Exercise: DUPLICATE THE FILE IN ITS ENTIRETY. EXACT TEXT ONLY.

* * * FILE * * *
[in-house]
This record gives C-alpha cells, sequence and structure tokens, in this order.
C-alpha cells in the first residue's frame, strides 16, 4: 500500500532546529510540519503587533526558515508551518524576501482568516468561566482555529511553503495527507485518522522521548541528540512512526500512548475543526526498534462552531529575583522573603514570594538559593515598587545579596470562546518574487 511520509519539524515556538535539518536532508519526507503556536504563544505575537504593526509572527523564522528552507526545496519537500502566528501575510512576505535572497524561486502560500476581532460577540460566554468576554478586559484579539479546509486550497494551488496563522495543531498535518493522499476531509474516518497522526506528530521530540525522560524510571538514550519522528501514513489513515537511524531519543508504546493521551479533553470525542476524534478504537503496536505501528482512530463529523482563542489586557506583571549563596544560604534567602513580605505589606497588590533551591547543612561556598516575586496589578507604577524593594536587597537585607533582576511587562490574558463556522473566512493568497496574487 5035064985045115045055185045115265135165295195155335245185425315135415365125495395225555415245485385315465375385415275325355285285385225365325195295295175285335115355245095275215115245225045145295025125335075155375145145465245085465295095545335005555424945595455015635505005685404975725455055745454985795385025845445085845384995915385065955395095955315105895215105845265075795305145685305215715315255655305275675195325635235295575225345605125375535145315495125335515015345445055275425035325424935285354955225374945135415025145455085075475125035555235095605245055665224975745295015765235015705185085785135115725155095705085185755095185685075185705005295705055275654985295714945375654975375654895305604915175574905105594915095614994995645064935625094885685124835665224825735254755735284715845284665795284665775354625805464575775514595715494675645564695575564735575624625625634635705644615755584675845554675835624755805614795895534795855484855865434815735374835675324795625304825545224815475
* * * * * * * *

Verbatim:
[in-house]
This record gives C-alpha cells, sequence and structure tokens, in this order.
C-alpha cells in the first residue's frame, strides 16, 4: 500500500532546529510540519503587533526558515508551518524576501482568516468561566482555529511553503495527507485518522522521548541528540512512526500512548475543526526498534462552531529575583522573603514570594538559593515598587545579596470562546518574487 511520509519539524515556538535539518536532508519526507503556536504563544505575537504593526509572527523564522528552507526545496519537500502566528501575510512576505535572497524561486502560500476581532460577540460566554468576554478586559484579539479546509486550497494551488496563522495543531498535518493522499476531509474516518497522526506528530521530540525522560524510571538514550519522528501514513489513515537511524531519543508504546493521551479533553470525542476524534478504537503496536505501528482512530463529523482563542489586557506583571549563596544560604534567602513580605505589606497588590533551591547543612561556598516575586496589578507604577524593594536587597537585607533582576511587562490574558463556522473566512493568497496574487 5035064985045115045055185045115265135165295195155335245185425315135415365125495395225555415245485385315465375385415275325355285285385225365325195295295175285335115355245095275215115245225045145295025125335075155375145145465245085465295095545335005555424945595455015635505005685404975725455055745454985795385025845445085845384995915385065955395095955315105895215105845265075795305145685305215715315255655305275675195325635235295575225345605125375535145315495125335515015345445055275425035325424935285354955225374945135415025145455085075475125035555235095605245055665224975745295015765235015705185085785135115725155095705085185755095185685075185705005295705055275654985295714945375654975375654895305604915175574905105594915095614994995645064935625094885685124835665224825735254755735284715845284665795284665775354625805464575775514595715494675645564695575564735575624625625634635705644615755584675845554675835624755805614795895534795855484855865434815735374835675324795625304825545224815475